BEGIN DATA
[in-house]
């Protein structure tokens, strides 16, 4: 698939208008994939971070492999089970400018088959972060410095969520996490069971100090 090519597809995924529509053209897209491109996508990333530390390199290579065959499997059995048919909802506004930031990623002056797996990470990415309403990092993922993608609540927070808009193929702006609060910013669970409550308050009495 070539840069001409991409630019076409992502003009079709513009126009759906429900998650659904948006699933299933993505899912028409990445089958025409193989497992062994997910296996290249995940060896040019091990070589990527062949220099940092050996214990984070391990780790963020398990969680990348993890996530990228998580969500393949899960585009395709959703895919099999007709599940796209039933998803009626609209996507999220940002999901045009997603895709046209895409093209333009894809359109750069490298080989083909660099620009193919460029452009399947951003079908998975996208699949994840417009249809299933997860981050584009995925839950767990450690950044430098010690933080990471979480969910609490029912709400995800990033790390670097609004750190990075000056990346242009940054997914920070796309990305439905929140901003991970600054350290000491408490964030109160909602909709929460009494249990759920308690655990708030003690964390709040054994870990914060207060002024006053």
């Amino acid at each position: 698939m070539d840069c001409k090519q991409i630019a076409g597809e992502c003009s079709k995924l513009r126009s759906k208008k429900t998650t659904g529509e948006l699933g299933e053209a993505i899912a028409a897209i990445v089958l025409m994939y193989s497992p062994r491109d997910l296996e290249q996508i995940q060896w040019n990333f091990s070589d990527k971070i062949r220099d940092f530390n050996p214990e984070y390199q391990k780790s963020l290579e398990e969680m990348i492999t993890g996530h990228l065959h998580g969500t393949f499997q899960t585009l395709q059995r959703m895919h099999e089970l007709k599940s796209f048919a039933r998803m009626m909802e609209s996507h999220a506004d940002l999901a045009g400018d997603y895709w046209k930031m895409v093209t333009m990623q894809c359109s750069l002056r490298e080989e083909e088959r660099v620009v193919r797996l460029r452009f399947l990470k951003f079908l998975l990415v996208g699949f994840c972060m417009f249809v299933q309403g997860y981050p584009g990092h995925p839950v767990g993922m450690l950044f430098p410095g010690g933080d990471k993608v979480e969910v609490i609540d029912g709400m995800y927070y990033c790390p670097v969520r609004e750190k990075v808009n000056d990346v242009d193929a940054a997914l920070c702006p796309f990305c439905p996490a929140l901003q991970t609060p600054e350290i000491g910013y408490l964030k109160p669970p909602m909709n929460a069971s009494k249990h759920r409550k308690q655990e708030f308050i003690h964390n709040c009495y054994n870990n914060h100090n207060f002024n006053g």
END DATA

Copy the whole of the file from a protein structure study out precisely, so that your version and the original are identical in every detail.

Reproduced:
[in-house]
């Protein structure tokens, strides 16, 4: 698939208008994939971070492999089970400018088959972060410095969520996490069971100090 090519597809995924529509053209897209491109996508990333530390390199290579065959499997059995048919909802506004930031990623002056797996990470990415309403990092993922993608609540927070808009193929702006609060910013669970409550308050009495 070539840069001409991409630019076409992502003009079709513009126009759906429900998650659904948006699933299933993505899912028409990445089958025409193989497992062994997910296996290249995940060896040019091990070589990527062949220099940092050996214990984070391990780790963020398990969680990348993890996530990228998580969500393949899960585009395709959703895919099999007709599940796209039933998803009626609209996507999220940002999901045009997603895709046209895409093209333009894809359109750069490298080989083909660099620009193919460029452009399947951003079908998975996208699949994840417009249809299933997860981050584009995925839950767990450690950044430098010690933080990471979480969910609490029912709400995800990033790390670097609004750190990075000056990346242009940054997914920070796309990305439905929140901003991970600054350290000491408490964030109160909602909709929460009494249990759920308690655990708030003690964390709040054994870990914060207060002024006053």
């Amino acid at each position: 698939m070539d840069c001409k090519q991409i630019a076409g597809e992502c003009s079709k995924l513009r126009s759906k208008k429900t998650t659904g529509e948006l699933g299933e053209a993505i899912a028409a897209i990445v089958l025409m994939y193989s497992p062994r491109d997910l296996e290249q996508i995940q060896w040019n990333f091990s070589d990527k971070i062949r220099d940092f530390n050996p214990e984070y390199q391990k780790s963020l290579e398990e969680m990348i492999t993890g996530h990228l065959h998580g969500t393949f499997q899960t585009l395709q059995r959703m895919h099999e089970l007709k599940s796209f048919a039933r998803m009626m909802e609209s996507h999220a506004d940002l999901a045009g400018d997603y895709w046209k930031m895409v093209t333009m990623q894809c359109s750069l002056r490298e080989e083909e088959r660099v620009v193919r797996l460029r452009f399947l990470k951003f079908l998975l990415v996208g699949f994840c972060m417009f249809v299933q309403g997860y981050p584009g990092h995925p839950v767990g993922m450690l950044f430098p410095g010690g933080d990471k993608v979480e969910v609490i609540d029912g709400m995800y927070y990033c790390p670097v969520r609004e750190k990075v808009n000056d990346v242009d193929a940054a997914l920070c702006p796309f990305c439905p996490a929140l901003q991970t609060p600054e350290i000491g910013y408490l964030k109160p669970p909602m909709n929460a069971s009494k249990h759920r409550k308690q655990e708030f308050i003690h964390n709040c009495y054994n870990n914060h100090n207060f002024n006053g």